That the incidence of domestic violence across the country has extended to children is frightening just as the statistics of the prevalence are worrisome. The relevant authorities have to pay attention to this malaise. It is also important for parents to be more alive to their responsibilities.

In the latest survey by the United Nations Children Fund (UNICEF), six out of every 10 Nigerian children suffer some forms of physical, emotional or sexual violence before attaining the age of 18. The survey, carried out by the National Population Commission (NPC) with support from UNICEF and the United States Centre for Disease Control and Prevention, revealed that violence against children has become so widespread.

One in two children experienced physical violence. One in four girls and one in 10 boys experienced sexual violence; and one in six girls and one in five boys experienced emotional violence. Unfortunately, majority of these children did not speak to anyone about the violence they suffered and fewer than five per cent actually received the help they needed to recover from the trauma.

What is particularly disturbing is that the current trend of violence through child trafficking, forced marriages, sex exploitation and abduction is a national debility. This is unacceptable as the protection of the child and the promotion of their well-being are closely linked to the development and well-being of the society.

When people think about the effects of violence against children, they often do not consider how domestic violence affects children’s development. Even if the child is a witness of domestic violence, they can become scarred for the rest of their lives.

Younger children tend to get more anxious because of domestic violence. They throw tantrums, wet their beds at nights and complain about the tummy aches. It might also be hard for them to let go of their ‘nicer’ parent when it is time to go to school.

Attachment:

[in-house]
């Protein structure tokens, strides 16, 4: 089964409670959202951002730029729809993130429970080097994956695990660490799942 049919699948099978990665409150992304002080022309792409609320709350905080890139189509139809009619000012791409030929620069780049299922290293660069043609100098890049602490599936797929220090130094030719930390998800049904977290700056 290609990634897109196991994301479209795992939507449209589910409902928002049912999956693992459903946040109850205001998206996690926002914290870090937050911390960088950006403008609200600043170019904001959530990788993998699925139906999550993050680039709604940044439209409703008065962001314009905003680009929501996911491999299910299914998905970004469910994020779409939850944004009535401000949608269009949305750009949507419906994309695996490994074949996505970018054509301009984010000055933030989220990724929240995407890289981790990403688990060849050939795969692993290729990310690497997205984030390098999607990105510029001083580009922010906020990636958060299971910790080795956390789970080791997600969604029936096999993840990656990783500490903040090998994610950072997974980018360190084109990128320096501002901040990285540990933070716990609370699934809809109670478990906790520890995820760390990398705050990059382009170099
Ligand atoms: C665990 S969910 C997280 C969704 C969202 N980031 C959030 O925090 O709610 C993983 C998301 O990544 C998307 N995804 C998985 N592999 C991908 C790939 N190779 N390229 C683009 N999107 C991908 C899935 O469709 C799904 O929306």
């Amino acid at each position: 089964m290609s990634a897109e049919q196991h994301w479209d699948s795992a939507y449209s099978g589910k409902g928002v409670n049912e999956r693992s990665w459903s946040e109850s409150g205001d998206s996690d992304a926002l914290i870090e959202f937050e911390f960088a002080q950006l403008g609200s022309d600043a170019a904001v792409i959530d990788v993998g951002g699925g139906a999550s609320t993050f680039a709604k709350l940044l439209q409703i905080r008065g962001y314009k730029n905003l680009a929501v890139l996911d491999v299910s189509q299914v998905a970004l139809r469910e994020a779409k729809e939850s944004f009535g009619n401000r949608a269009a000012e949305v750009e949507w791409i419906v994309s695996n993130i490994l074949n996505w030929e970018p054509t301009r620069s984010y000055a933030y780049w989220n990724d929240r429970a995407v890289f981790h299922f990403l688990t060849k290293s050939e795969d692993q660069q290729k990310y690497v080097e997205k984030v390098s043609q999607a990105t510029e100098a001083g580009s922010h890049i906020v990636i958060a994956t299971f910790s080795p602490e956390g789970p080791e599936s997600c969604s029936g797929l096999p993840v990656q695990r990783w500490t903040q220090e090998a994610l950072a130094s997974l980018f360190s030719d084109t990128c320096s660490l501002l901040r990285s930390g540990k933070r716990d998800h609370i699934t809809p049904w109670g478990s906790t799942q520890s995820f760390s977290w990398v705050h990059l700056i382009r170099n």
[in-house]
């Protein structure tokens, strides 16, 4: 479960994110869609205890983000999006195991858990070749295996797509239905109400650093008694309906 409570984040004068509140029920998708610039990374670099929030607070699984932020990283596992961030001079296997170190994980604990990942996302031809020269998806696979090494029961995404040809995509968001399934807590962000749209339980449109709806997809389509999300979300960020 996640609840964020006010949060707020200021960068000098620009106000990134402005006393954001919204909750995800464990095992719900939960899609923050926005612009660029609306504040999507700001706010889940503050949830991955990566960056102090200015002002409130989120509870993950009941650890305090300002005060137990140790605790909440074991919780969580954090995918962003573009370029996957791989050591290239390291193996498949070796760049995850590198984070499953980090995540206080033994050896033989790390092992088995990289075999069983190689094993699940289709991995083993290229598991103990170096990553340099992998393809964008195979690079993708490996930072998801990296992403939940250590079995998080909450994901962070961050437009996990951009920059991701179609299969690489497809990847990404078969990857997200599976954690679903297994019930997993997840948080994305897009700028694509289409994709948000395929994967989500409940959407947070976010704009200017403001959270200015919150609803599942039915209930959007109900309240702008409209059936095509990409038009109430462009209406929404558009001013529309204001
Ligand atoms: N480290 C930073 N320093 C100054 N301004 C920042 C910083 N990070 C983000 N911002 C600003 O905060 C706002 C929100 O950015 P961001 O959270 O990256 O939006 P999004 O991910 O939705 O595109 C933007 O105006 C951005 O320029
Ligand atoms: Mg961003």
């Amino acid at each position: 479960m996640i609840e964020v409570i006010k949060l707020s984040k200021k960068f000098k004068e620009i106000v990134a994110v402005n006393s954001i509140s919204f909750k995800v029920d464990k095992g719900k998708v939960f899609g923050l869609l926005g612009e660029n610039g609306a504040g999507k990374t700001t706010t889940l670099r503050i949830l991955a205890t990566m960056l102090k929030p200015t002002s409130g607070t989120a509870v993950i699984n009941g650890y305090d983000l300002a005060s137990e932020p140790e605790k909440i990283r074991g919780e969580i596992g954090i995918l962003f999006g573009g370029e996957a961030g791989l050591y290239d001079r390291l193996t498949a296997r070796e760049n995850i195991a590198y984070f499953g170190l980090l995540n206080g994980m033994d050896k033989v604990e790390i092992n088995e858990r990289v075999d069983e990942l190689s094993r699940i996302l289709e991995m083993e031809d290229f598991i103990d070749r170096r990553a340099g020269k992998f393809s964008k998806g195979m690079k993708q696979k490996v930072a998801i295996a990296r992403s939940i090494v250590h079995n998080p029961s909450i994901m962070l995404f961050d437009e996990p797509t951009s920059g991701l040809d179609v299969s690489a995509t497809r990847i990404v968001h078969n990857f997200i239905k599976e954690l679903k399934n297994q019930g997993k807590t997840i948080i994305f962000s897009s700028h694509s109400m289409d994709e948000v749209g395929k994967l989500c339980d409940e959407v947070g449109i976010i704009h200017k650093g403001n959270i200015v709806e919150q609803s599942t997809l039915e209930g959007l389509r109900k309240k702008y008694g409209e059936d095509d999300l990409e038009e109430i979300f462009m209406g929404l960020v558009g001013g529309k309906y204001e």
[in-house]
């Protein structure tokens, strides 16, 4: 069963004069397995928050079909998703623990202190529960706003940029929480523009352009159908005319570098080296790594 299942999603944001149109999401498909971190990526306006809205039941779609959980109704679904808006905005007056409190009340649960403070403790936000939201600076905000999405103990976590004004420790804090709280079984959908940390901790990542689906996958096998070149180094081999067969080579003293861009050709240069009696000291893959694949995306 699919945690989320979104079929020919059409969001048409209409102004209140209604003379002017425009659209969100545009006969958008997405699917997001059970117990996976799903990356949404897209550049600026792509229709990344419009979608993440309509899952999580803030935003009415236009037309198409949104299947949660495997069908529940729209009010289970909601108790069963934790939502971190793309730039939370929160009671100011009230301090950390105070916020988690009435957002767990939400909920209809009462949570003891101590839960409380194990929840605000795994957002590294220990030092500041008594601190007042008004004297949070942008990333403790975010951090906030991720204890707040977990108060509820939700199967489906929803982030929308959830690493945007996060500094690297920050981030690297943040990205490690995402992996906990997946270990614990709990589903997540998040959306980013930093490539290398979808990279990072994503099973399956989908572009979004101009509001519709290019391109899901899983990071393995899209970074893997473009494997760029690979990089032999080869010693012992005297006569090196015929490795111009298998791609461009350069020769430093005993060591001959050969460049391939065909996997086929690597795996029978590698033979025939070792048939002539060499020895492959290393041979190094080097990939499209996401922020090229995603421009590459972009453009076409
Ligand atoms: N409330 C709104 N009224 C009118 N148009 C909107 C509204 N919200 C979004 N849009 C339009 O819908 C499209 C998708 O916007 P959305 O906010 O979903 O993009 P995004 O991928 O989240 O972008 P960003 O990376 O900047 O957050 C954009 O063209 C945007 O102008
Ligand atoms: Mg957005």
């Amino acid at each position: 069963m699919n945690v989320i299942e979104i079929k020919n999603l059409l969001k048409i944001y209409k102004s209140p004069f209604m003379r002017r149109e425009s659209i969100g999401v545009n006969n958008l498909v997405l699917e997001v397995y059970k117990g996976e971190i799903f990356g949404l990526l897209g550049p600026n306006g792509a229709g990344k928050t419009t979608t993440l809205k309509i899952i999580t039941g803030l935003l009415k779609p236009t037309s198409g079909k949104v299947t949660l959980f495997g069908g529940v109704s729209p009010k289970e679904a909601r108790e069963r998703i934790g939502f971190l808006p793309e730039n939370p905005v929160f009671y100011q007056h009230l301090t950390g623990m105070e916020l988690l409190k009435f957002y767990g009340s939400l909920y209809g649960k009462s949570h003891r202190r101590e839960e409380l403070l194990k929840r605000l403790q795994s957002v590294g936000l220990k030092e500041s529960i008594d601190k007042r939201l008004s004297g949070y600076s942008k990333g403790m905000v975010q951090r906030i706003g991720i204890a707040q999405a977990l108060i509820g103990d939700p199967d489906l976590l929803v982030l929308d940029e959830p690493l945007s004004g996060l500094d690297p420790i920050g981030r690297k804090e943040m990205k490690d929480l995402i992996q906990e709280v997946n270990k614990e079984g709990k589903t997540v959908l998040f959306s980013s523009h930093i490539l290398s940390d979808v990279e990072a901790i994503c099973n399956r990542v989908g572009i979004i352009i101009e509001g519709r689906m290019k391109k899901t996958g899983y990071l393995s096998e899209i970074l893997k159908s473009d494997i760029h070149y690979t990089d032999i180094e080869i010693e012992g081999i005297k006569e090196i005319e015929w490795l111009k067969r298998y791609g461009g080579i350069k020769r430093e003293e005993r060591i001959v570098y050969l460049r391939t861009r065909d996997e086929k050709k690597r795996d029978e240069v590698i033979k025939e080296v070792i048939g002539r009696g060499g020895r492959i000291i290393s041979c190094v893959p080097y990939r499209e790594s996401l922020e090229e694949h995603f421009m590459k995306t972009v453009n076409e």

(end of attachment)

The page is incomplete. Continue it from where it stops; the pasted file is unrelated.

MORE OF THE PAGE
Older kids have different reactions. Some might become more disobedient and aggressive, while others might become quiet and withdrawn. Their self-esteem can significantly worsen, and they might choose a similarly abusive partner in the future. Many abused kids turn to illegal substances and alcohol to cope with their trauma.

The essence of marking Children’s Day today is for urgent action to be adopted to protect and end violence against children. It is our responsibility to create a world where children feel safe, protected and empowered to speak up for themselves.

Fortunately, in line with the Sustainable Development Goal to end all forms of violence against children by 2030, Nigeria has launched a Campaign to End Violence Against Children by that year, which reinforces the presidential call to end such violence first made in September 2015.

Since 2015, Lagos, Cross River, Benue and Plateau States have launched state-wide campaigns. The Federal Capital Territory, Gombe and Kano states, among others, have also carried out similar campaigns to end violence against children.

To drive the implementation of the national campaign, the Federal Ministry of Women Affairs and Social Development should work with key government partners, civil society and faith-based organisations to develop a National Plan of Action that will set targets and milestones to end violence against children in Nigeria by 2030.

Nigeria adopted the national Child Rights Act in 2003 to domesticate the international Convention on the Rights of the Child. So far, and regrettably too, state-wide Child Rights Laws have been passed in only 24 of the 36 states, with Enugu reported to be the most recent to enact the law.

This is, therefore, a call on the State Assemblies of the remaining 12 states to urgently pass Child Rights bills and on governors to sign those bills into law. It is also a call on governors of the 29 states who are yet to launch state-level campaigns to end violence against children to do so. We all must work even harder to make these rights a reality for children in Nigeria.

Violence against children is a very serious issue that often ends up forgotten. We can never forget about the safety of our kids. It is hoped that one day we will be able to live in a more peaceful country, where every child is safe and happy. Until then, we need to love and protect these precious beings from harm in any way we can.

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